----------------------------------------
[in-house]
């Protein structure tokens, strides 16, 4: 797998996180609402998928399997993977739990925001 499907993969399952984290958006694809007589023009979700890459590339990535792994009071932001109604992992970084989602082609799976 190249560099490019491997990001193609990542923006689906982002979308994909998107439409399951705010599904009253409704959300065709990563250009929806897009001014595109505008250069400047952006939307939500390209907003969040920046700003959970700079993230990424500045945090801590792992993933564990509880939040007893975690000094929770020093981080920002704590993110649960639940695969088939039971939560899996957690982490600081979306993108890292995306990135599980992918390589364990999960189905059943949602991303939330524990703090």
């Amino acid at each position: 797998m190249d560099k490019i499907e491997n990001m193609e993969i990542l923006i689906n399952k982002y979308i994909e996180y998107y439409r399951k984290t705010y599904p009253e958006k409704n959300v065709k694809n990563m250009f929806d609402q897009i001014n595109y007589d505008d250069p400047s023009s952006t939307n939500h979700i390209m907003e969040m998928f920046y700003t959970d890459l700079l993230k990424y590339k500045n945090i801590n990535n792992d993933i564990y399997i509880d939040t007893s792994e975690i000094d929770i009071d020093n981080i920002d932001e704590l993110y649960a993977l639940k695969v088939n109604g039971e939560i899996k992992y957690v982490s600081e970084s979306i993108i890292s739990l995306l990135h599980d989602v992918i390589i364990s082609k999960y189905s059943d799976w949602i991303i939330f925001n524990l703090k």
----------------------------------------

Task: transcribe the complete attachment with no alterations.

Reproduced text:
[in-house]
């Protein structure tokens, strides 16, 4: 797998996180609402998928399997993977739990925001 499907993969399952984290958006694809007589023009979700890459590339990535792994009071932001109604992992970084989602082609799976 190249560099490019491997990001193609990542923006689906982002979308994909998107439409399951705010599904009253409704959300065709990563250009929806897009001014595109505008250069400047952006939307939500390209907003969040920046700003959970700079993230990424500045945090801590792992993933564990509880939040007893975690000094929770020093981080920002704590993110649960639940695969088939039971939560899996957690982490600081979306993108890292995306990135599980992918390589364990999960189905059943949602991303939330524990703090």
């Amino acid at each position: 797998m190249d560099k490019i499907e491997n990001m193609e993969i990542l923006i689906n399952k982002y979308i994909e996180y998107y439409r399951k984290t705010y599904p009253e958006k409704n959300v065709k694809n990563m250009f929806d609402q897009i001014n595109y007589d505008d250069p400047s023009s952006t939307n939500h979700i390209m907003e969040m998928f920046y700003t959970d890459l700079l993230k990424y590339k500045n945090i801590n990535n792992d993933i564990y399997i509880d939040t007893s792994e975690i000094d929770i009071d020093n981080i920002d932001e704590l993110y649960a993977l639940k695969v088939n109604g039971e939560i899996k992992y957690v982490s600081e970084s979306i993108i890292s739990l995306l990135h599980d989602v992918i390589i364990s082609k999960y189905s059943d799976w949602i991303i939330f925001n524990l703090k």